By Monica Chadha
BBC correspondent in Bombay
Indian musicians say their work is increasingly being plagiarised in remixes and are demanding royalties for their use.
Many record companies are releasing old Bollywood songs remixed to suit the tastes of Indian youth and often accompanied by a raunchy music video.
The original composers and lyricists are unhappy.
Not only are they deprived of royalties but they say they are also not informed of the new versions until after release.
Recently, they met senior government ministers and even approached the prime minister's office.
They have asked for new laws to be passed ordering record companies to obtain prior permission before releasing a remix album and to pay royalties due to the original composer and copyright holder.
Most of the remixed songs were originally hits in movies released in the 1970s but in some cases go back as far as the 1940s.
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The songs are marketed in music videos that usually show young, scantily-clad female dancers.
The response has been tremendous- almost every remixed song goes straight into the charts.
Narendra Kusnur works with the Mid-Day newspaper and has tracked the Indian music industry for the past 10 years.
He says the reason remixes are all the rage is the low investment required to put an album and accompanying video together.
"They take hit songs that have succeeded in the past so the likelihood of them succeeding again is very high.
"Another reason is the way they promote them through raunchy videos. Sex sells in movies, sex sells in music videos."
Raking it in
A remix album can sell anything from 700,000 to more than two million copies.
One remix song, Kaanta Laga [A Thorn Hurt (Me)], was promoted by a music video that featured a skimpily-attired young girl trying to seduce her boyfriend at a party.
The album it came from sold two million copies.
These sales mean big profits for the record companies, but for the composers it is a different matter.
Not only are they upset at receiving no royalties, they are also often angry at the manner in which their songs are portrayed.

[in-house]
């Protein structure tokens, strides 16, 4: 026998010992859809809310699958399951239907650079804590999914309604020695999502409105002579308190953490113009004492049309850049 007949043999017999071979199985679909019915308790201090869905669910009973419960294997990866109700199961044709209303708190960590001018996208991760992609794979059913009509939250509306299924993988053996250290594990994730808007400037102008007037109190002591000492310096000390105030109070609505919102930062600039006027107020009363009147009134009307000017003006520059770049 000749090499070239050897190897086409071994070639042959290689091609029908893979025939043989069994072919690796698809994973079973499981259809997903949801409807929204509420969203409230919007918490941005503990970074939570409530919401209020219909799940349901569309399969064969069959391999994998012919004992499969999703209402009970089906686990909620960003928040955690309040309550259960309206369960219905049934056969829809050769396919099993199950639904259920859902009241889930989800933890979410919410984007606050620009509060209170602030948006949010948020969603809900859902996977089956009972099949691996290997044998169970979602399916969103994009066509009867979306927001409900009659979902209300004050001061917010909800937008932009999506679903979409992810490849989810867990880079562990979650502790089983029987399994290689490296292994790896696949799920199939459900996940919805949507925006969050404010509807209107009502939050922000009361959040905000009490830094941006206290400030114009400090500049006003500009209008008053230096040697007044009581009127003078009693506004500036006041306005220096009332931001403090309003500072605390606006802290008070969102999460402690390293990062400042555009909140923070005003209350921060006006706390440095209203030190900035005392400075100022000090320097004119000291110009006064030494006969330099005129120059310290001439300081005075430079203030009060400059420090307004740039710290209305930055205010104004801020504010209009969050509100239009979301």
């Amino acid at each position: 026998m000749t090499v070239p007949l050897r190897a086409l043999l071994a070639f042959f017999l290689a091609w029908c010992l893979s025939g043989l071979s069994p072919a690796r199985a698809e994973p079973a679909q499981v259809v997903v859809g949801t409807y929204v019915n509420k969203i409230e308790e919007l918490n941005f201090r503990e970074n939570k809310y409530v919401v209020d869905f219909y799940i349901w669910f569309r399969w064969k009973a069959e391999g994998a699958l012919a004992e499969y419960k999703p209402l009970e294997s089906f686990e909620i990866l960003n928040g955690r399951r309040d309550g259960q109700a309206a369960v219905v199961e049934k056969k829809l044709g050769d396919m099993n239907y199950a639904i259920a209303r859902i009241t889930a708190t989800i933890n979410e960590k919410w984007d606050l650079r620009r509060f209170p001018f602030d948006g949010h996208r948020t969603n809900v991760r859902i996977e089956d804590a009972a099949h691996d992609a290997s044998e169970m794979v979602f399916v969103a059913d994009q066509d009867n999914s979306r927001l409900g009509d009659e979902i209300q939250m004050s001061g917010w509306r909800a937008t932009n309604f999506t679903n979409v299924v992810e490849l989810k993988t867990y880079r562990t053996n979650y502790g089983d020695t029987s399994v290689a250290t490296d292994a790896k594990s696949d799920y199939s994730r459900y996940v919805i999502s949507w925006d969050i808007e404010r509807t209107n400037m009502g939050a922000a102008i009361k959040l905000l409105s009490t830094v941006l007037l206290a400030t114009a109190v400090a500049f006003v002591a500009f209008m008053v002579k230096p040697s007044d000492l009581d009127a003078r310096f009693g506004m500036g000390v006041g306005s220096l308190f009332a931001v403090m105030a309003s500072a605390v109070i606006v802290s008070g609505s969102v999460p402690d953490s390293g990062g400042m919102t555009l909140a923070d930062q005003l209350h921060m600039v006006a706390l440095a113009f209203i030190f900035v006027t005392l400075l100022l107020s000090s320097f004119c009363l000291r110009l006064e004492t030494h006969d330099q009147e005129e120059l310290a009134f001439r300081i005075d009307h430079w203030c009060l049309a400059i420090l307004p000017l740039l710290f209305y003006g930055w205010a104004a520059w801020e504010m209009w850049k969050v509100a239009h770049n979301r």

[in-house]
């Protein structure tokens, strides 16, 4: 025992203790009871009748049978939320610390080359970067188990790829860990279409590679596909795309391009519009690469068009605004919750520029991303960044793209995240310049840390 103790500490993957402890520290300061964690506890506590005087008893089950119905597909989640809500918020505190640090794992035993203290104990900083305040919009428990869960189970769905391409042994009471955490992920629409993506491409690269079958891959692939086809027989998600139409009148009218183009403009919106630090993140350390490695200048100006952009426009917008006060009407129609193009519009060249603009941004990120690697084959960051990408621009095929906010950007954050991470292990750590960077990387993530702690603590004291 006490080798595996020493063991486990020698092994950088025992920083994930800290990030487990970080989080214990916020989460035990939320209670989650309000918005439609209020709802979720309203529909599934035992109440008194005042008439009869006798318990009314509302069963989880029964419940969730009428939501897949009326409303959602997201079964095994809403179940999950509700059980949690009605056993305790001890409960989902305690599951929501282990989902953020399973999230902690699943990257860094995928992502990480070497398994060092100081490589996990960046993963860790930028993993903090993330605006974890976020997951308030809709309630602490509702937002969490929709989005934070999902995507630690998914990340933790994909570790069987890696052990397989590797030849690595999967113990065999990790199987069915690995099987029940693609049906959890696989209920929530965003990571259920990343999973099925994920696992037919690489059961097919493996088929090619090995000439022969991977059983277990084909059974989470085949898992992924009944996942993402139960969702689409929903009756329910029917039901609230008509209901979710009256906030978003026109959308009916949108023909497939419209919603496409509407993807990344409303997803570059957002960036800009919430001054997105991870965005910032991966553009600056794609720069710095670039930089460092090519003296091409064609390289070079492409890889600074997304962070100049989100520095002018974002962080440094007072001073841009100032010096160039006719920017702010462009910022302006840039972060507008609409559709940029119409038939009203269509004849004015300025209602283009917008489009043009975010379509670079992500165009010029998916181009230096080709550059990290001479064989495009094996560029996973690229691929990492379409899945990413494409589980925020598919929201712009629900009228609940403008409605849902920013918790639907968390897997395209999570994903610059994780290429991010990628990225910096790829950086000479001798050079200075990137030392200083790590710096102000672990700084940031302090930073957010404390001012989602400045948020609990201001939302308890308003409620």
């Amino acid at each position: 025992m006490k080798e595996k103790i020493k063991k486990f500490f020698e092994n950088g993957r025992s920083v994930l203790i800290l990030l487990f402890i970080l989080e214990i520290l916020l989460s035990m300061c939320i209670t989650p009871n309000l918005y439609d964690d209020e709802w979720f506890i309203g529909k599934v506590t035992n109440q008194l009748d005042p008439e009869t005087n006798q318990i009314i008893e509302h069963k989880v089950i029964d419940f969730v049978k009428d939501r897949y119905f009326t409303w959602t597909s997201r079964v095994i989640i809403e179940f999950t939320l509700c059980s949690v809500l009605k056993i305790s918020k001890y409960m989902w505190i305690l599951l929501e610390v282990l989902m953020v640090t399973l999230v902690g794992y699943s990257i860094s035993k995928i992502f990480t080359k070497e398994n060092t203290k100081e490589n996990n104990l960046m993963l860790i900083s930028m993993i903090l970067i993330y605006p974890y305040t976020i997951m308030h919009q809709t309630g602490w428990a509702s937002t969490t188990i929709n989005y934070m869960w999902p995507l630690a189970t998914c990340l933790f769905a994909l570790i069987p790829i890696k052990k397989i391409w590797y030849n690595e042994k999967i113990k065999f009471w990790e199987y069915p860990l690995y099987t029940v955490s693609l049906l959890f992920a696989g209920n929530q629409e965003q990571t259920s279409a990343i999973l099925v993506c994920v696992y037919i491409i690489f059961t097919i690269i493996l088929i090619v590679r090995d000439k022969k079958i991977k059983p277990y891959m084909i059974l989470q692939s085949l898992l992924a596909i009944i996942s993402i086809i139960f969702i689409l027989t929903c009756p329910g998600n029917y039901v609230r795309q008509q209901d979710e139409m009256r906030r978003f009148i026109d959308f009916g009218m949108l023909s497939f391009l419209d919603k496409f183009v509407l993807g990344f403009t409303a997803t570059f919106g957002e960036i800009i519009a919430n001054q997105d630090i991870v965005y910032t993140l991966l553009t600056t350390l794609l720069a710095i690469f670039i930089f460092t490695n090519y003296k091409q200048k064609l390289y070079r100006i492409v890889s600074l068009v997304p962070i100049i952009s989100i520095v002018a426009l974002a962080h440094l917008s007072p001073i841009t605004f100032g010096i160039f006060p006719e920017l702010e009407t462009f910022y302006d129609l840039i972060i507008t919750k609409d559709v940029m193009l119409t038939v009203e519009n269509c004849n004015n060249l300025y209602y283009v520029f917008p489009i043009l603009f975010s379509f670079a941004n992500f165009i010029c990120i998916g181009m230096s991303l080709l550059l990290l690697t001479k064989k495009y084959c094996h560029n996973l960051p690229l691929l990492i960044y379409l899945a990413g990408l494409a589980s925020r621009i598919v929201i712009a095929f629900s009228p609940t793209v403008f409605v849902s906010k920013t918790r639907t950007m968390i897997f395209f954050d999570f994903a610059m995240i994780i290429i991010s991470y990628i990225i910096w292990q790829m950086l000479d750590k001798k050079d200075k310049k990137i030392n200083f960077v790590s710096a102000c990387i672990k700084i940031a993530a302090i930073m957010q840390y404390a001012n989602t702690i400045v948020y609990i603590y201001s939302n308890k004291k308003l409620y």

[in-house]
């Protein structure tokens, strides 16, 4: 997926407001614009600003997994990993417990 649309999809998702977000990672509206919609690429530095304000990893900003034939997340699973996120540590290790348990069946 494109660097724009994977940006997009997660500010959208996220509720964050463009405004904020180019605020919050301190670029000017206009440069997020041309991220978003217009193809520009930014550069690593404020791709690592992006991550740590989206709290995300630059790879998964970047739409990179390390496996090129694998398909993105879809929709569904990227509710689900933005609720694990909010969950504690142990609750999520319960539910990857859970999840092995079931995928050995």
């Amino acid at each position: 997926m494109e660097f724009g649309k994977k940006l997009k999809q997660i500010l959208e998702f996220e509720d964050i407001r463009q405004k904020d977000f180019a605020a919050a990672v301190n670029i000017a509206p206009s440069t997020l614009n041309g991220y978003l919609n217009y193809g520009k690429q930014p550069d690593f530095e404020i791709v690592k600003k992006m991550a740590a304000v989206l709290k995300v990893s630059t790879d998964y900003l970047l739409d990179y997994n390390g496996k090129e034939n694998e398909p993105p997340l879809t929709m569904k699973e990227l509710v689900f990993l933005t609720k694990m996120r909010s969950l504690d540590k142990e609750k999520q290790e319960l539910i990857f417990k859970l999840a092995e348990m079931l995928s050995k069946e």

They say the sexy videos are a complete distortion of the creativity and thought behind the original song.
Naushad is one of India's most highly respected music directors.
One of his songs was given the remix treatment and he says the producers spoilt it beyond recognition.
"It was such a melodious song, they've completely ruined it. It was a song sung by a woman who is waiting for her lover to return to her.
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"Now they've remixed it and the accompanying video has near-nude women dancing in it. They've spoiled the true meaning."
Naushad says he would rather not have the royalty money than have his compositions treated with such disrespect.
As for the record companies, there is general consensus that although these remixes help the bottom-line, India needs stricter copyright laws.
Vijay Lazarus, chairman of Universal Music and president of the Indian Music Industry, says: "We are also a publishing house and often don't get proper accounting for the goods that are sold and the five per cent royalty payable to us.
"If we have a stricter copyright law in place, then we can get into formal deals with people who respect creativity and can give us royalties."
But it may take a long time before such a law is passed, and remixes will continue to dominate the charts until the record companies find another way of making people dance to their tune.